Chan is Cho, a recently released ex-con who was convicted
of a triad killing. His incarceration was unjust, since
he wasn't the true culprit. The true killer was childhood
buddy Dik (Patrick Tam), but Cho took the rap for his pal,
thus paving the way for a long prison sentence.
the majority of his adult life behind bars, Cho isn't too
eager to return to prison, and thus wants nothing to do
with the triads. The reverse isn't true: Dik misses his
old pal, but Cho is still resentful that Dik never visited
him in prison. Dik did, however, keep tabs on Cho via a
nearby apartment and a telescope. He acknowledges that Cho
doesn't want the triad life anymore, but wants to help his
buddy out in any way that he can.
Though he's initially hesitant,
Cho is genuinely touched by his old pal's stalking technique.
He agrees to let Dik bankroll a new restaurant, and installs
himself as the head chef. Life seems good, as he's able
to help out his long-suffering sister (Amanda Lee), and
even meets the attractive San (Cherrie Ying). And, he and
Dik manage to regain their old friendship.
Still, this is a triad drama, so
things begin to turn sour. Cho begins having doubts about
Dik, who appears to enjoy the violence of triad life a little
too much. He also gets approached by the cops, who are led
by the laughably intense Simon Lui. They threaten to send
Cho back to jail if he doesn't become their mole. It also
turns out that San is the mistress to Mr. Fong, the head
guy in Dik's triad. And, unsavory triad types harass Cho
in his restaurant. Poor guy.
The script (by Simon Lui,
Kelvin Lee and director Marco Mak) is remarkably competent,
considering that the conflicts and characters are typical
genre types. The Dik/Cho dynamic remains interesting throughout,
thanks to a few effective plot points and the dignified
performances of the lead actors. Jordan Chan and Patrick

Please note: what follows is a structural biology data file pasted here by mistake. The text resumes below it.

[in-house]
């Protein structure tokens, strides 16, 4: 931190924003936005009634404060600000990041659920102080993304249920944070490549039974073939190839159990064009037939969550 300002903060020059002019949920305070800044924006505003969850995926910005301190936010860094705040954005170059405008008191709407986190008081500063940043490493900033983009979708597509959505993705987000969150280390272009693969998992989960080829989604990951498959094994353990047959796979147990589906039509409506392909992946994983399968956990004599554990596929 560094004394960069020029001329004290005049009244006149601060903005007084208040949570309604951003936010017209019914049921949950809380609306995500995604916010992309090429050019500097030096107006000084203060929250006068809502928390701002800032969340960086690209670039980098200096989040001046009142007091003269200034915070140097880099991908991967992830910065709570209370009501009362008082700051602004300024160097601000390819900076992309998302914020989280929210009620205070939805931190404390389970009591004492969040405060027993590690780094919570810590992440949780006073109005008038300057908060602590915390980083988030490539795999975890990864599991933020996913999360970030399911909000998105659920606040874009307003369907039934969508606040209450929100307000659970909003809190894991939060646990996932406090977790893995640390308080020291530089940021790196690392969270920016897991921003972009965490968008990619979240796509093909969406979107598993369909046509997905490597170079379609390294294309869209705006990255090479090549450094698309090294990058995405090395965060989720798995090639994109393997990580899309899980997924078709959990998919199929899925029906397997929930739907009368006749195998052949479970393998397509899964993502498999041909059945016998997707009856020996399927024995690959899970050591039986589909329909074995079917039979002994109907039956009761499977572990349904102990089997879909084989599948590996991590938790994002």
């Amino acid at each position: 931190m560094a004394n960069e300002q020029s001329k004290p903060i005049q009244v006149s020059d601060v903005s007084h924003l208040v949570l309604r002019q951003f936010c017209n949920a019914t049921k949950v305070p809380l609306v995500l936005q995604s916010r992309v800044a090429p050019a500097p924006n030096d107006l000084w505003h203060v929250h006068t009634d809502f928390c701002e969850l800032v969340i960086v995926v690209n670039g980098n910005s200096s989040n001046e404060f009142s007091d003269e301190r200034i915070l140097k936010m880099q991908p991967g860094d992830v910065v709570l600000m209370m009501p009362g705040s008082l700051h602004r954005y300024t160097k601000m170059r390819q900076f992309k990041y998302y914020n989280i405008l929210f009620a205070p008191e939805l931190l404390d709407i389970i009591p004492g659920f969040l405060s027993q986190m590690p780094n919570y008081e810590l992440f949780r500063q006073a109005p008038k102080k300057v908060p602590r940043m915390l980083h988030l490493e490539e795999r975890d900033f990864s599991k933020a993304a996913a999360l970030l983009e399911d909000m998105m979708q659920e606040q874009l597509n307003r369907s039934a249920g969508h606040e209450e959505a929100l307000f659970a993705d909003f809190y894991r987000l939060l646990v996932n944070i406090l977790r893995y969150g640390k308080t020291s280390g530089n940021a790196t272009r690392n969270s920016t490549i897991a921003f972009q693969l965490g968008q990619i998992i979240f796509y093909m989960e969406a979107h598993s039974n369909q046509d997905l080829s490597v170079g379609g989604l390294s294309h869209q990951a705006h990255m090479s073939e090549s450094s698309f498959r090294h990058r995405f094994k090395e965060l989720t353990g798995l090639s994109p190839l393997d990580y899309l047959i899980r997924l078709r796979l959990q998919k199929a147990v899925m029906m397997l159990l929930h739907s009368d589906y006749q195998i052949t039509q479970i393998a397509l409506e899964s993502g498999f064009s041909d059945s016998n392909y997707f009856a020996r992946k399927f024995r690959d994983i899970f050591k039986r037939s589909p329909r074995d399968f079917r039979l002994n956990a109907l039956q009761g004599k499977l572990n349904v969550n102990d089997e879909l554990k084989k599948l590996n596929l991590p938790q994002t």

Tam give so much weight to their standard genre characters
that it's almost uncomfortable. Had the filmmakers overemphasized
the homoeroticism and added some over-the-top gunplay, The
Wall could have been a low-rent version of John Woo's
A Better Tomorrow.
However, current triad dramas tend
to be restrained and respectful, and director Marco Mak
follows suit here. The build-up to Cho and Dik's seemingly-eventual
showdown is subdued, and depends on character and performance
to get the job done. As such, the filmmakers are only partially
successful. While the performances are fine, the characters
have a hard time maintaining credibility. Cho says he wants
to stay out of trouble, but he spends all his time with
triads and continues a relationship with his boss' girlfriend.
Given the film's deliberate development of plot and character,
Cho's actions seem incredibly unrealistic - not to mention
Still, the film can be a decent
time for fans of either Jordan Chan or Patrick Tam. Both
actors have previously turned in fine work, and both approach
their roles in The Wall with remarkable gravity.
As such, they mostly - if not entirely - redeem the film's
eventual mediocrity. (Kozo 2002)